Argentina: Amnesty Laws Declared Unconstitutional, Potential for Human Rights Prosecutions Expands
Argentina's top court struck down 1980s amnesties for members of the country's 1976-1983 military junta on June 14. Human rights organizations and President Nestor Kirchner hailed the Corte Suprema de Justicia (CSJ) ruling as an end to impunity that previous administrations had extended for those accused of crimes during the dictatorship. Hundreds could now face charges of torture, forced disappearance, and child kidnapping during Argentina's "dirty war" against dissidents.
CSJ nullifies Punto Final, Obediencia Debida laws
The Argentine Congress originally annulled the Obediencia Debida and Punto Final (due obedience and full stop) amnesty laws in August 2003. The laws, passed in 1986 and 1987, ended prosecutions against lower-ranking members of the military who argued that they were only following orders when they kidnapped, tortured, and killed political prisoners. Former President Carlos Saul Menem (1989-1999) also handed down a sweeping set of pardons in October 1989, removing the threat of prosecution for hundreds of military officers (see NotiSur, 1989-10-10).
In a 7-1 vote with one abstention, the Corte Suprema affirmed the congressional annulment of the amnesty laws, citing international law and constitutional norms. It was the most important decision to come out of the court that President Kirchner has been restaffing. Kirchner helped to make the ruling possible by recently replacing several members of the CSJ.
The June 14 ruling strengthened a March 2004 decision in which Federal Judge Rodolfo Canicoba annulled pardons for certain military officers (see NotiSur, 2004-04-02). Human rights lawyer and director of the Centro de Estudios Legales y Sociales (CELS) Victor Abramovich said that "sooner or later" new legal precedents would overturn the pardons by Menem, which released the former junta members from prison.
International law guides decision
In their verdict, the justices ruled that, in cases involving crimes against humanity, international human rights conventions to which Argentina is a signatory take precedence over national laws.
"If we commit ourselves to living up to international treaties, we must respect and enforce them," said CSJ Justice Carmen Argibay, who until recently sat on the International Court of Justice (ICJ) in The Hague that brought war criminals from the former Yugoslavia to justice.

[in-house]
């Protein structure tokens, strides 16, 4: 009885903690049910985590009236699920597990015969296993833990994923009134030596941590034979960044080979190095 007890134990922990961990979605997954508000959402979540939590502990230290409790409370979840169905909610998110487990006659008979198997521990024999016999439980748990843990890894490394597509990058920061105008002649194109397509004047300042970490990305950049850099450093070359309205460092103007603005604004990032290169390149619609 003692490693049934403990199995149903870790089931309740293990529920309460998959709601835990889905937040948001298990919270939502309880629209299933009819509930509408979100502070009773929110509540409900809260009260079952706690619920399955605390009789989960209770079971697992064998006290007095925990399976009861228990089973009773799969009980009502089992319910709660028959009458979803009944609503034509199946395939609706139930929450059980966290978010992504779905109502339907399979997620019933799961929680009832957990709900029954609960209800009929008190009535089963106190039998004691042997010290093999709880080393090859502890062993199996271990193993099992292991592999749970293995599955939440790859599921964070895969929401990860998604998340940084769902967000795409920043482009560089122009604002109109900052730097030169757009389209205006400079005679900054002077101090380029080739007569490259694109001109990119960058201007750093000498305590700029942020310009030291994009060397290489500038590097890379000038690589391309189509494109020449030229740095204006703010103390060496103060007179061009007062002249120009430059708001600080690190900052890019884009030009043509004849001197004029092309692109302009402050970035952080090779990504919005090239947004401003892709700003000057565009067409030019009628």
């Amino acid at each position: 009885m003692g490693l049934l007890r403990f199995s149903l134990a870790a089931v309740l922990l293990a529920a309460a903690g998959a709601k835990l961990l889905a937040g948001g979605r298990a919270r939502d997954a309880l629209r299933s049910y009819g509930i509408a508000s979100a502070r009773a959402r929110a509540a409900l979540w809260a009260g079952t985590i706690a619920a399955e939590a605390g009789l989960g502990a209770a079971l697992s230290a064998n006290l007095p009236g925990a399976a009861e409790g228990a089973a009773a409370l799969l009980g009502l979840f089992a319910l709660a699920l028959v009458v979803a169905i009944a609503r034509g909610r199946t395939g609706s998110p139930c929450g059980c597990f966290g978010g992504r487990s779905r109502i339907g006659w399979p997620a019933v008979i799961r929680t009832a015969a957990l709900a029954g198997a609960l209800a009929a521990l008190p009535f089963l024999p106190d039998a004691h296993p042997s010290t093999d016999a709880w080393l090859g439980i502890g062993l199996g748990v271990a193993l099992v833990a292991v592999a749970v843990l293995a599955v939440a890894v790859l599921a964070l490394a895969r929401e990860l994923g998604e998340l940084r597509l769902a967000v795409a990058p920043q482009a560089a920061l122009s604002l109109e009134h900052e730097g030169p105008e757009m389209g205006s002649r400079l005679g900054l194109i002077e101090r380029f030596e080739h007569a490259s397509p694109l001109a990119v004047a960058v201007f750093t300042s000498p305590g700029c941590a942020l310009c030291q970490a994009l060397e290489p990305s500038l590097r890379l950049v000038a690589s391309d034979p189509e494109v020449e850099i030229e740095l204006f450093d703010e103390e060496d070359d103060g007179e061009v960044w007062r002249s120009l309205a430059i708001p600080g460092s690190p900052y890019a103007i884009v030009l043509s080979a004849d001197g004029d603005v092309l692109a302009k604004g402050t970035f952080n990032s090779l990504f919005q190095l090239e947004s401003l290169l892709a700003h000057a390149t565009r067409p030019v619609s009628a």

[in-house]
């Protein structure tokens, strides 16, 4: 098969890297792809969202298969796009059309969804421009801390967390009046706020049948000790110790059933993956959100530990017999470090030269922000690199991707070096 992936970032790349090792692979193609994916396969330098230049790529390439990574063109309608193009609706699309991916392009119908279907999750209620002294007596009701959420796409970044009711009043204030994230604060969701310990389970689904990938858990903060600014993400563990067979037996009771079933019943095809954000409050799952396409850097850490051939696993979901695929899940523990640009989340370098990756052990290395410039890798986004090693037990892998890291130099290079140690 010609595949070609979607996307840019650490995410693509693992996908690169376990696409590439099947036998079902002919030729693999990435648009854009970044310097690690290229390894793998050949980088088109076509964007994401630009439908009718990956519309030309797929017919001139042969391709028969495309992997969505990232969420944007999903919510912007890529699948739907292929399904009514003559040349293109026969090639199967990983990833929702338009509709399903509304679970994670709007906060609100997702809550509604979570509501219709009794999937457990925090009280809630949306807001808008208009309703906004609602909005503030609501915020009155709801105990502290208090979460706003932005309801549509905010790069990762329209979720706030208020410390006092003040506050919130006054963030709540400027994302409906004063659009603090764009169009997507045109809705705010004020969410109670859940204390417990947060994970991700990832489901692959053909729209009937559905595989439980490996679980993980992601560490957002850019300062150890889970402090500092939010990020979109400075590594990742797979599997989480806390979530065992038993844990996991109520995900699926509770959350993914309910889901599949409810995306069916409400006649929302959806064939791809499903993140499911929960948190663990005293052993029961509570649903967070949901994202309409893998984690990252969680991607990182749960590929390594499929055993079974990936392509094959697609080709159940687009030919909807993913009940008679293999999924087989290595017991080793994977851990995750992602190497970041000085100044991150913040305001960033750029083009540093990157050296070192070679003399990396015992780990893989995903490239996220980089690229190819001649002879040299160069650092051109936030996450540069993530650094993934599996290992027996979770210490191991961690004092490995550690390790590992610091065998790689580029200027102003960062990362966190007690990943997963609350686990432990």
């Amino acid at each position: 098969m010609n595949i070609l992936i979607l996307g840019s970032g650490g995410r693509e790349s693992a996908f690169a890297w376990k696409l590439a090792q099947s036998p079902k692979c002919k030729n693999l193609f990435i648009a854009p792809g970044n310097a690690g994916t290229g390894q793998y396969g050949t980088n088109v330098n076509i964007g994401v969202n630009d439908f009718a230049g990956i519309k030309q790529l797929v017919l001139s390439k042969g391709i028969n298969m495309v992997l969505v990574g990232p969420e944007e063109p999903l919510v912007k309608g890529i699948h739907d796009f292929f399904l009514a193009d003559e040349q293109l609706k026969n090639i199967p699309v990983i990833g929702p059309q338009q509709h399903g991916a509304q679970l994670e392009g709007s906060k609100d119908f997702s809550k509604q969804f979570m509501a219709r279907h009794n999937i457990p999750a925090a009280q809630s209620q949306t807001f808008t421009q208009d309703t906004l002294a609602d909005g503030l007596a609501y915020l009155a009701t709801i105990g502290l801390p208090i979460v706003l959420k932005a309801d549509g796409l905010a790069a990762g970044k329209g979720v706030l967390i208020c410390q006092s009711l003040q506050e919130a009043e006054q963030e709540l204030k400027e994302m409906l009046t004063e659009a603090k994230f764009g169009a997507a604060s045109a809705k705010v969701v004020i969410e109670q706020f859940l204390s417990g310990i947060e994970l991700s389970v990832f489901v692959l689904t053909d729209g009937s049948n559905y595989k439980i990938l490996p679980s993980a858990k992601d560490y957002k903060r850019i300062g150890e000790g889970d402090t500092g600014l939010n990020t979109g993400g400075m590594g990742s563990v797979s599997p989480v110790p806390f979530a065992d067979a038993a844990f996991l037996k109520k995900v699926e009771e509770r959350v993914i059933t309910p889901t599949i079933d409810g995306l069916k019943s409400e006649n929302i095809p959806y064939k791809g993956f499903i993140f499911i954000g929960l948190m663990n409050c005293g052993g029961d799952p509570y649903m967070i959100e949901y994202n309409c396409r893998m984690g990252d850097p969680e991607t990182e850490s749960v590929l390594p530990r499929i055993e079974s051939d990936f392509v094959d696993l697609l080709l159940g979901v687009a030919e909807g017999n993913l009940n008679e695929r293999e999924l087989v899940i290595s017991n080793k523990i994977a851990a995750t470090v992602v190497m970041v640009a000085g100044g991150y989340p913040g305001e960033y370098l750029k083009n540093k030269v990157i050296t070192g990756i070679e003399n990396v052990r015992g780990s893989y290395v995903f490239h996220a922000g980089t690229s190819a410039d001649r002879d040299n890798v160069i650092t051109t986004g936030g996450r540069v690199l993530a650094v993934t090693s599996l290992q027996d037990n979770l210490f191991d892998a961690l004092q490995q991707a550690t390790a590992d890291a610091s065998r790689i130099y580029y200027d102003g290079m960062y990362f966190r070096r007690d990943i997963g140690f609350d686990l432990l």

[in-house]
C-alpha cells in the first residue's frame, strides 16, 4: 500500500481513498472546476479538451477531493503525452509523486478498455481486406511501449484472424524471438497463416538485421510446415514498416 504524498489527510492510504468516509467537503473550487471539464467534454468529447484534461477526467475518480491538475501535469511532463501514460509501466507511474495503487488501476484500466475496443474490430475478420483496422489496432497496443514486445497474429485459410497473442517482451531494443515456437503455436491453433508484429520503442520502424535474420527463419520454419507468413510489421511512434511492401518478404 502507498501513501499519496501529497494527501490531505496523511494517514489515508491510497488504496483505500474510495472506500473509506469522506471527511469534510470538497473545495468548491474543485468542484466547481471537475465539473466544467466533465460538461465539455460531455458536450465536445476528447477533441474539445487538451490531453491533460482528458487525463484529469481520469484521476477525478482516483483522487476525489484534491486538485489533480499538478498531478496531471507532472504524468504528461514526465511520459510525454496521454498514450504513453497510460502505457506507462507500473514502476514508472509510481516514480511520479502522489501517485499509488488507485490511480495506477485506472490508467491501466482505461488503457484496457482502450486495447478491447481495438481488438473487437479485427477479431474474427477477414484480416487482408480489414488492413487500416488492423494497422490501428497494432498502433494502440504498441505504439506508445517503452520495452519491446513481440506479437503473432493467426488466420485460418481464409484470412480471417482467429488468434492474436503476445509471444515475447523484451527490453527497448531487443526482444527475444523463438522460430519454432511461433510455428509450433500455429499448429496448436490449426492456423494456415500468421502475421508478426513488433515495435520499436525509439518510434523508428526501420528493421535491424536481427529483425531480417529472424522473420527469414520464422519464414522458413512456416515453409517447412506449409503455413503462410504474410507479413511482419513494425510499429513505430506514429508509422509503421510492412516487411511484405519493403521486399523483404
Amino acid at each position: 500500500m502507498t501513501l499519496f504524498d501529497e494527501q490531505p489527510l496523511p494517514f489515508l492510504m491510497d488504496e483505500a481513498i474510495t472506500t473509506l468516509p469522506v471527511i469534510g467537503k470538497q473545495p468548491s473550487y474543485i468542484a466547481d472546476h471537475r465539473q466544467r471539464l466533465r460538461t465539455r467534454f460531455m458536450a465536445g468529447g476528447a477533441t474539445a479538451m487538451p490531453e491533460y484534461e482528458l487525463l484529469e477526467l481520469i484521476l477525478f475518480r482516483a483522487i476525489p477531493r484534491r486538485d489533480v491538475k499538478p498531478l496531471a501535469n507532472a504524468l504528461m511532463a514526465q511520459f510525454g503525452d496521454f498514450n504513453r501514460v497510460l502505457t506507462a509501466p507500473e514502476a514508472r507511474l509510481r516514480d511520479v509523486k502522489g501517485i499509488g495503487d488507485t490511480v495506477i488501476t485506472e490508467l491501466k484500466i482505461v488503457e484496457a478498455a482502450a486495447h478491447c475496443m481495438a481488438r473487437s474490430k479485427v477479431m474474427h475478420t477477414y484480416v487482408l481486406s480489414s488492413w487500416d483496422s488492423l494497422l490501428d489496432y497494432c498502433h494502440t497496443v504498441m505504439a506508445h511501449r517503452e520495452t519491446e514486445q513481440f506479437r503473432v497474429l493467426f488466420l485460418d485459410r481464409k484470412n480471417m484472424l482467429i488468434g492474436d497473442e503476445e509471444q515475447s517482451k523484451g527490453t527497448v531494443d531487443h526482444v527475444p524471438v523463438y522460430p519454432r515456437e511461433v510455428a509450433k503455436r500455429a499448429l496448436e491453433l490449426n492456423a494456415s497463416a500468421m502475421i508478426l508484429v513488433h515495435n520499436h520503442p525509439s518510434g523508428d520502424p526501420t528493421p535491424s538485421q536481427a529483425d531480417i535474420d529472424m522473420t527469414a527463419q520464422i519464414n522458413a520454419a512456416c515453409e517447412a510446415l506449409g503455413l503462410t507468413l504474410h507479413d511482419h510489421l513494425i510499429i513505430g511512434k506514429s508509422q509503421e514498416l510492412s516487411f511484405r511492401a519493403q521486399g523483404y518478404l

The international agreements "are more than just a signature and noble-sounding statements," said Argibay, who added that failure to comply with the treaties could have serious consequences for the state.
Under Argentine law, the decision can be taken as precedent in other cases. Other justices cited war crimes and human rights crimes as the worst the law can deal with and therefore argued against allowing impunity in such cases.
While six other justices voted to overturn the amnesties for reasons similar to Argibay's, Justice Carlos Fayt voted for the amnesties, saying that the Constitution was above international treaties. "That doesn't in any way mean justifying the overwhelming enormity of the horror, nor leaving the crimes committed during the military dictatorship in impunity," Fayt said. He also mentioned military manuals to demonstrate that subordinates were acting on orders of commanders who have already been judged.
Justice Augusto Belluscio abstained from the vote, having handed his resignation to President Kirchner the day before. He will leave the court in September. He did not vote against the amnesties so as not to contradict his vote to ratify the amnesty laws in a previous ruling.
The latest ruling came in the case of Julio Simon, a former policeman accused of involvement in the disappearance of Jose Poblete and Gertrudis Hlaczik and of taking their daughter, Claudia Poblete.
Poblete, a Chilean citizen who moved to Buenos Aires after losing his legs in a train accident, began a political movement, the Frente de Lisiados Peronistas (Peronist Disabled Persons Front). …